DPME Evaluation Guideline No 2.2.15 Guideline on Economic Evaluation 2.2.15...¢  DPME...

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Transcript of DPME Evaluation Guideline No 2.2.15 Guideline on Economic Evaluation 2.2.15...¢  DPME...

  • DPME Guideline 2.2.14 Economic Evaluation 20 March 2014

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    Addressed to Government departments who are undertaking evaluations (programme managers

    and M&E staff) as well as evaluators of government programmes and policies.

    Purpose The purpose of this Guideline is to provide technical guidance on undertaking or managing an Evaluation Synthesis

    Policy reference This guideline should be read in conjunction with the National Evaluation Policy Framework approved by Cabinet on 23 November 2011 (available on the DPME website).

    Contact person for this guideline

    Jabu Mathe, Evaluation and Research Unit (ERU) E-mail: jabu@po-dpme.gov.za Tel: 012 312 0158

    1 Introduction

    This Guideline is designed to assist government departments to effectively plan and manage economic evaluations. It covers a definition and description of an economic evaluation, key questions economic evaluations can answer, different forms of economic evaluation, common methods and approaches and key issues to be considered in managing economic evaluations. This is a broad guideline that can be applied in different contexts. It is focused on providing an overview for government staff managing evaluations and is not targeted as a manual for an evaluator on how to undertake an economic evaluation. Hence it does not go into detail into the different tools that are introduced. Note the word programme is used here but the evaluation could equally apply to a policy, or plan – so while programmes are the most common unit being evaluated, we use the term intervention to cover any of these.

    2 Definition of economic evaluation

    National Treasury refers to Economic Analysis as “analys(ing) the viability of a project based upon economic and social welfare improvements, and not financial bankability”. An economic analysis as opposed to financial analysis takes non-monetary welfare impacts into account, such as improved

    health, reduced accident risks, congestion and pollution. Economic analysis excludes transfers (e.g. taxes, subsidies) in assessing costs and benefits. Care needs to be taken as market prices may not always reflect true resource costs – e.g. environmental costs may be excluded. All large projects or programmes should undertake an ex-ante (prior to implementation) cost-benefit analysis or a cost-effectiveness analysis for each of the preferred options. Generally, cost-benefit analysis is more appropriate for economic infrastructure projects, e.g. transport, water, energy and communications sector projects, whereas a cost-effectiveness analysis will be more appropriate for social infrastructure projects, e.g. health, and education. (National Treasury, 2013). Annex 2 has the full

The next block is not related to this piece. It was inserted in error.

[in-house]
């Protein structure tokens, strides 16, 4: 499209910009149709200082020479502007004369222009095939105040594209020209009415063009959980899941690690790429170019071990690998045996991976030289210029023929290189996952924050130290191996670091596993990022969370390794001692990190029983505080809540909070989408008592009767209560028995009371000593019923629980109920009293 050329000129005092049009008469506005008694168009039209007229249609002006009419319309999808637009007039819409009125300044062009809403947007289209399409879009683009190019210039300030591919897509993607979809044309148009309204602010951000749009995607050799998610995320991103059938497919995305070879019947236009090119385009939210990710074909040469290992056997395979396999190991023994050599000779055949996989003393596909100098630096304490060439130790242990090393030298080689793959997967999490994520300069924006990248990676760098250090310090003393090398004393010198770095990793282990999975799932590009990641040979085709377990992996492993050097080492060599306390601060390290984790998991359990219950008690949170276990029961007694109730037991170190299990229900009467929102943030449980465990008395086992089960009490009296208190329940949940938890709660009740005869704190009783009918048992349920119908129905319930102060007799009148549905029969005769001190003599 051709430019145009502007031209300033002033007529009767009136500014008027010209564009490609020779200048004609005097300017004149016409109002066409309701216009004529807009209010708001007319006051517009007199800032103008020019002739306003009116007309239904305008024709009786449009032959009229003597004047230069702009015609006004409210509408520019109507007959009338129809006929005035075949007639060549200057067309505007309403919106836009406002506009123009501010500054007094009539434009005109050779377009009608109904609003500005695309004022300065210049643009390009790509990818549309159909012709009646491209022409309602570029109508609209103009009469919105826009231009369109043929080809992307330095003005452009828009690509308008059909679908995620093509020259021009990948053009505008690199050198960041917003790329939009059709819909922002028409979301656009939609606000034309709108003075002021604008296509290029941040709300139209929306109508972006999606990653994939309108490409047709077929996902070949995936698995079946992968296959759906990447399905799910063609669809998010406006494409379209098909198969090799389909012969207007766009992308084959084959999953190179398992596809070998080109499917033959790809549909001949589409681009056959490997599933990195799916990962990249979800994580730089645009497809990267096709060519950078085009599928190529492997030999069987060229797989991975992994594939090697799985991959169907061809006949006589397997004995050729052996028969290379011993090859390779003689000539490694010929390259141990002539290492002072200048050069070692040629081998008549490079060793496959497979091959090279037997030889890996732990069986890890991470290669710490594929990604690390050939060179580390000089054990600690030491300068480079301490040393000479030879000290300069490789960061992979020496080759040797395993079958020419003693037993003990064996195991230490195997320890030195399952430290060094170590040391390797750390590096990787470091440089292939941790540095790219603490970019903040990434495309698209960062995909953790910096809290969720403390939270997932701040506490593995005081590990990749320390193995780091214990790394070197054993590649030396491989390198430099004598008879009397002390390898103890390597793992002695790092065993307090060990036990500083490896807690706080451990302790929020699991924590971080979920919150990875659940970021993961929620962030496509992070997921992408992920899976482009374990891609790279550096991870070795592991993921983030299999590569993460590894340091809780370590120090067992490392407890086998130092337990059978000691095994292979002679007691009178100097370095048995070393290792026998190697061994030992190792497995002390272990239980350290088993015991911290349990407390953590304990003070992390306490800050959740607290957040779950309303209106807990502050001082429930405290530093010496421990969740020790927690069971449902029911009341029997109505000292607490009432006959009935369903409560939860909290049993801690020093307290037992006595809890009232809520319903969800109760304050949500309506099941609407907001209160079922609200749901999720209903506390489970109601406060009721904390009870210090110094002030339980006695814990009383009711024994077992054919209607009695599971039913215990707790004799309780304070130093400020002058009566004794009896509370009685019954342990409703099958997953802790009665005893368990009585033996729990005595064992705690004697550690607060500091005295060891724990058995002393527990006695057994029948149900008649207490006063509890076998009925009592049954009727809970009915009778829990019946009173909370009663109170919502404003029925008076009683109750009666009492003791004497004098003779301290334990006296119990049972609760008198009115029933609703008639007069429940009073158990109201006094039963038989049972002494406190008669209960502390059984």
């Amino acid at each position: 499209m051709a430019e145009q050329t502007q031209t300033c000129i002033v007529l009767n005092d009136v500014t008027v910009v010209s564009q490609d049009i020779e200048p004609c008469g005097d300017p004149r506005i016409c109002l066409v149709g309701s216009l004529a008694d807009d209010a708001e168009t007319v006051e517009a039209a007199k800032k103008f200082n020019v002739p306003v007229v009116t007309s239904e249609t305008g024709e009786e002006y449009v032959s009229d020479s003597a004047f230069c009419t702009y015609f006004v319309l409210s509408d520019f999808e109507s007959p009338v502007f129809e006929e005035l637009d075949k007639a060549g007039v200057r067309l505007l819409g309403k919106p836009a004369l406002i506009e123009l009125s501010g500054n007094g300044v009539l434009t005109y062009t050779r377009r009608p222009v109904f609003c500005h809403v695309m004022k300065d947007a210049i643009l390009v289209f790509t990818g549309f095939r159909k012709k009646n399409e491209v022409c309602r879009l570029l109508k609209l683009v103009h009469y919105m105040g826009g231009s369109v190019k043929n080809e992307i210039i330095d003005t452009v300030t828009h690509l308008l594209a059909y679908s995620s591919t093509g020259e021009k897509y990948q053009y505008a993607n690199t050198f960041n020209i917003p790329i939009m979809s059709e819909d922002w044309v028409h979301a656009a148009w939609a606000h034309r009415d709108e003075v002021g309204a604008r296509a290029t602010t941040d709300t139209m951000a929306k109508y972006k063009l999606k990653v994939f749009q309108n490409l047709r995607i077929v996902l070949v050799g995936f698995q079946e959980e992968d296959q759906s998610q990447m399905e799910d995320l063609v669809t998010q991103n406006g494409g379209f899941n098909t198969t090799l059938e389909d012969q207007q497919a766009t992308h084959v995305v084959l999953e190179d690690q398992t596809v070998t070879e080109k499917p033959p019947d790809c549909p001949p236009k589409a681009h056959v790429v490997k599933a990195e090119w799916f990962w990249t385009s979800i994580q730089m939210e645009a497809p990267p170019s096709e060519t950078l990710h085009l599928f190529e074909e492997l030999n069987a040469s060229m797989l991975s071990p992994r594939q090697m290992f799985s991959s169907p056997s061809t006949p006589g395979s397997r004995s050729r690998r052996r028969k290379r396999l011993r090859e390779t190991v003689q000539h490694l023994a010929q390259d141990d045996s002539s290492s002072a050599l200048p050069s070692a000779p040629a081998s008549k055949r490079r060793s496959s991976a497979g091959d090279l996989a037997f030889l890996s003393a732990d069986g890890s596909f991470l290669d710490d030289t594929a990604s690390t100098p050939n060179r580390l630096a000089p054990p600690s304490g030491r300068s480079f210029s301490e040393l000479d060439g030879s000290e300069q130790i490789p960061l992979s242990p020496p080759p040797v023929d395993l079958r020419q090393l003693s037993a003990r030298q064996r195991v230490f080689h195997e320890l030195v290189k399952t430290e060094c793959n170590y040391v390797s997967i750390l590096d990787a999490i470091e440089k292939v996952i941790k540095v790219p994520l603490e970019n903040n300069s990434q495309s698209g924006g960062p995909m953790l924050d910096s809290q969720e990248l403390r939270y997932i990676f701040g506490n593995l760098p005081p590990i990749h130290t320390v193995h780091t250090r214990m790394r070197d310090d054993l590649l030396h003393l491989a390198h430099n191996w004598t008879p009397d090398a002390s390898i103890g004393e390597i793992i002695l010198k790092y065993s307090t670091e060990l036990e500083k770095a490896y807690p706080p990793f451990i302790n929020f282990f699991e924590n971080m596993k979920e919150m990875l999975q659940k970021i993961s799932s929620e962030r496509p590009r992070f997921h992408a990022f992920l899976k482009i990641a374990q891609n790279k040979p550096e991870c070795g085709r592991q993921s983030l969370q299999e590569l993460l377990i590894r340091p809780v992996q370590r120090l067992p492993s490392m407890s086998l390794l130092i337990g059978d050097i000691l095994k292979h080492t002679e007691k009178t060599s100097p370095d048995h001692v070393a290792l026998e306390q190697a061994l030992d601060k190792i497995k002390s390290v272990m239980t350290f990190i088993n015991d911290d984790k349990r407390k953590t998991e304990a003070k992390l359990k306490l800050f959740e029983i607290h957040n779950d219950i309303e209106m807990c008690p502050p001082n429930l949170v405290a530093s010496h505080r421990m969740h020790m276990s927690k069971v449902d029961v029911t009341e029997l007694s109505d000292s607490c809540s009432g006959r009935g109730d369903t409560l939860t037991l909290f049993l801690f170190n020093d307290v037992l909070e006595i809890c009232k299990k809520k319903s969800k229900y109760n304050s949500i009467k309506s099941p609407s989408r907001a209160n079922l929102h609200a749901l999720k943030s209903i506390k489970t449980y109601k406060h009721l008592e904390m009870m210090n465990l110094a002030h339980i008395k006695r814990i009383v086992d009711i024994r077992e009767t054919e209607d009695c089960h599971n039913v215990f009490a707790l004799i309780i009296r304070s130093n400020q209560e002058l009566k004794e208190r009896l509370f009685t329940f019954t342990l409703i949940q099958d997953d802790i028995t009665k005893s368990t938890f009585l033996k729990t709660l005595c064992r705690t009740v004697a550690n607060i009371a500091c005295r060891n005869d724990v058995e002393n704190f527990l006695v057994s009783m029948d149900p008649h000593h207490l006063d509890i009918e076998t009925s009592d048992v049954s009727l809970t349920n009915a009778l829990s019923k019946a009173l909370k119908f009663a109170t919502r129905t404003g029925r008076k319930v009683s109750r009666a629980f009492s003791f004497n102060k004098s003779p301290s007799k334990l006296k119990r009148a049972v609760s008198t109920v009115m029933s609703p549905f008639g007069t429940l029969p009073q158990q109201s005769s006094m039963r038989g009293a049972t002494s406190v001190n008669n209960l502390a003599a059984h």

definitions used by National Treasury. The National Evaluation Policy Framework (NEPF) describes economic evaluation as one that compares programme or policy costs and benefits.

    Full economic evaluation, which considers both the costs and benefits of an intervention, includes cost-effectiveness analysis (CEA), cost-benefit analysis (CBA) and cost-utility analysis (CUA). Full

    DPME Evaluation Guideline No 2.2.15 Guideline on Economic Evaluation Created 20 March 2014

  • DPME Guideline 2.2.14 Economic Evaluation 20 March 2014

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    economic evaluations always include comparison of alternatives (where alternative could be another programme or intervention, or “doing nothing”). Partial economic evaluations only partially meet the formal definition of economic evaluation given above, either because they:

     compare alternatives but focus on costs only;

     focus on costs only and do not compare alternatives;

     focus on both costs and consequences but do not compare alternatives. A term that is often used is Value for Money. This is often used to refer to the benefit-cost ratio (ie in monetary terms), while also taking into account non-monetary outcomes. There are examples of methodologies which can take non-qualitative elements. Figure 1 depicts where economic evaluation is placed in the DPME framework.

    Figure 1: Relationship of evaluations to results-based management

    3 Purpose of economic evaluation The purpose of economic evaluation is the comparative analysis of alternative courses of action in terms of both their costs and outcomes. Economic evaluation informs service delivery by:

     Identifying which of competing interventions/programmes maximise outcomes;